Ray V.B. Jackson in a booking photo from the Oregon State Pen, in 1896. Four years after this photo was taken, he was teaching grade school in Silver Lake.

Is this the face of oregon's first serial killer?

Like an "angel of death," ex-con Ray V.B. Jackson just happened to be at the scene of at least five Central Oregon homicides. What are the odds? Here's the story (in two parts).


The four-masted schooner North Bend, stranded on a sandy spit, 'sailed' through two and a half miles of sand and relaunched itself on the other side.

The stranded sailing ship that salvaged and re-launched itself.

The North Bend was the last tall ship ever built on the West Coast. When it ran aground on Peacock Spit, it just kept on sailing through the sand, crossing two miles of sandy beach to reach Baker Bay. It took over a year. Here's the story.


The Sagebrush Symphony Orchestra on its 'giant violin' float, after riding it through the town of Burns in the Fourth of July Parade, 1915.

america's first youth orchestra came out of tiny sagebrush town.

The Portland Youth Philharmonic says it was founded in Portland in 1924. Actually, it's older than that -- and much more rural. Here's the story.


Vaudeville's famous Klondike Kate became a Central Oregon legend

central oregon's most fabulous homesteader ever.

Homesteader Kitty "Klondike Kate" Rockwell, retired from the bright lights of Vaudeville, often wore full costume just to weed the garden. Here's the story.


Goal of Oregon whale hunters: Grow fur coats, and put a man on the moon.

helping put a man on the moon, one dead whale at a time?

Whale oil is special stuff, and NASA needed it for the space program. So an Astoria group launched a whaling venture in the early 1960s. Here's the story.


Shipwreck ended Astoria's 1840s bid to become the Nantucket of the West Coast

astoria could have become a mecca of whale hunting ...

... had it not been for the Columbia River Bar, which wrecked the only whaling ship that ever dared try to cross it with a full cargo hold. It was a total loss. Here's the story.


Early Oregon 'holy roller' cult ended in murder, suicide, insanity

THE holy-roller "NAKED LADIES' CULT" IN CORVALLIS and waldport.

It started out as a church seeking perfect holiness and Godliness. It ended in murder, insanity and chaos — and, yes, rumors of naked ladies. Check out the full story (in two parts).


The Glenesslin, under almost full sail, grinds against the rocks at the base of Neahkahnie Mountain.

mariner's spooky nightmare came true the next day

In his dream, the first mate of the German barque Mimi saw seaweed covering all but three shipmates. The next day, all but three drowned in one of Oregon's worst-ever salvage disasters. Here's the story.


Florence's famous exploding whale: A highway engineer didn't know how much dynamite to use, so he guessed ... and guessed wrong.

Whale explodes: Details at 11.

The highway department guy didn't know how much dynamite to use, and said so on camera. But he still thinks the operation was a success. Check out the story of Florence's famous exploding whale ...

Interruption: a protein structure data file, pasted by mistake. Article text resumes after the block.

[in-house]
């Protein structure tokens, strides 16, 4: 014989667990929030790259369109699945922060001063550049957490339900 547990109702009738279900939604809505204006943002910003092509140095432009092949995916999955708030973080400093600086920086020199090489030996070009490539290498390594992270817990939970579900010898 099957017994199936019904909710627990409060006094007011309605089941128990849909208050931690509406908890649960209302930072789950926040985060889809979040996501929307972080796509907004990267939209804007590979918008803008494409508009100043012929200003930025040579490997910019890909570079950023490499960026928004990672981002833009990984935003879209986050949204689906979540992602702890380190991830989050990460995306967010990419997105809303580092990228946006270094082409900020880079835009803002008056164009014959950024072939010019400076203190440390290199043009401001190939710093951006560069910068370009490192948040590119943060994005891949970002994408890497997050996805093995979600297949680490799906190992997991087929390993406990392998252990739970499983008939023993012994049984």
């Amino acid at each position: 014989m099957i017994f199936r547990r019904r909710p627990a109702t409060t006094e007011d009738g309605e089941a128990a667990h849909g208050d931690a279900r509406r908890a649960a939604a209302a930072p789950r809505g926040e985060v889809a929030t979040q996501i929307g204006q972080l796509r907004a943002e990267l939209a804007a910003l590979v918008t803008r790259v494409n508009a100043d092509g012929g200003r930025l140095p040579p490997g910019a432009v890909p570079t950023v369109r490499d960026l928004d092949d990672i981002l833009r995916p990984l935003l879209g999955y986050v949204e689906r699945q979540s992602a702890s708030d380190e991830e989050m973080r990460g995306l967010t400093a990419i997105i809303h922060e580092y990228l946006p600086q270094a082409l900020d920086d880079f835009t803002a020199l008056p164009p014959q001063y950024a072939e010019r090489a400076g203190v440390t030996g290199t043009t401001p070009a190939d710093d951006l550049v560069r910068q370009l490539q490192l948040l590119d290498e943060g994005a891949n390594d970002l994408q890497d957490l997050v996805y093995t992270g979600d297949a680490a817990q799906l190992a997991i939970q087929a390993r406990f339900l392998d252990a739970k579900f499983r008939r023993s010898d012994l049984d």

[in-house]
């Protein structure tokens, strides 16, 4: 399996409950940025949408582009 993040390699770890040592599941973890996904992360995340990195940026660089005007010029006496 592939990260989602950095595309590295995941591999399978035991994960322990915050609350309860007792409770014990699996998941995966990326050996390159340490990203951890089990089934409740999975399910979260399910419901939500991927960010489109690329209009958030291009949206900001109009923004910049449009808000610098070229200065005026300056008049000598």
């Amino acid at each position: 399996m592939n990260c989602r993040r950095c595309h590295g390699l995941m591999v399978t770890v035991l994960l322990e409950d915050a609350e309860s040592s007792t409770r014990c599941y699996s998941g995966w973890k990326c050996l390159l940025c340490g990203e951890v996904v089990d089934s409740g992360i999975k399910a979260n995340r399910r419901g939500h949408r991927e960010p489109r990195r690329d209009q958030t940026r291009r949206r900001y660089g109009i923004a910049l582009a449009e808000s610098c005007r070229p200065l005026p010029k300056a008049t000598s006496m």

The Glenesslin, under almost full sail, grinds against the rocks at the base of Neahkahnie Mountain.

was this shipwreck insurance fraud or just drunken incompetence?

On a beautiful clear October day, astonished beach-goers watched a big windjammer simply turn and sail straight into the side of a mountain. Why would her crew do such a thing? Here's the story.


.44-caliber Colt Dragoon revolver, designed in 1848.

gold-rush bandits hunted down and killed ... but where was their loot?

No one has ever found it — or if they have, they've been awfully discreet. The Triskett Gang had stolen it hours earlier from the assaying depot in the town of Sailors' Diggins. Here's the story.


US Coast Guard 47-foot motor lifeboat takes on a heavy sea off Cape Disappointment.

tired of seeing mariners die, lighthouse keeper took action.

In 1865, Joel Munson watched 17 sailors drown on the Columbia Bar. But when their lifeboat washed up near his lighthouse, it gave him an idea — an idea that lives on today in the U.S. Coast Guard. Here's the story.


Delake Rod and Gun Club as it appeared in 1960.

mysterious mansion was haunted only by olympic medalist's dream.

OSU Wrestling legend Robin Reed, an Olympic gold medalist, was never pinned once in his entire career. But his plan for the Delake Rod and Gun Club ended in defeat. Here's the story.


U.S. Coast Guard cutter Algonquin.

bootleggers save sailors' lives, but get thrown in jail anyway.

In the early years of Prohibition, a Canadian rumrunner entered U.S. territorial waters to save the lives of nine castaways — and got caught and sent to jail anyway. Here's the story.


Bobbie the Wonder Dog

Bobbie the wonder dog's 2,400-mile odyssey.

Left behind in Illinois, the big collie dog walked home to Silverton, Oregon. It took him six months. Here's Bobbie's story.


A modern reproduction of a classic Concord Stagecoach.

a few legends of buried gold and treasure ...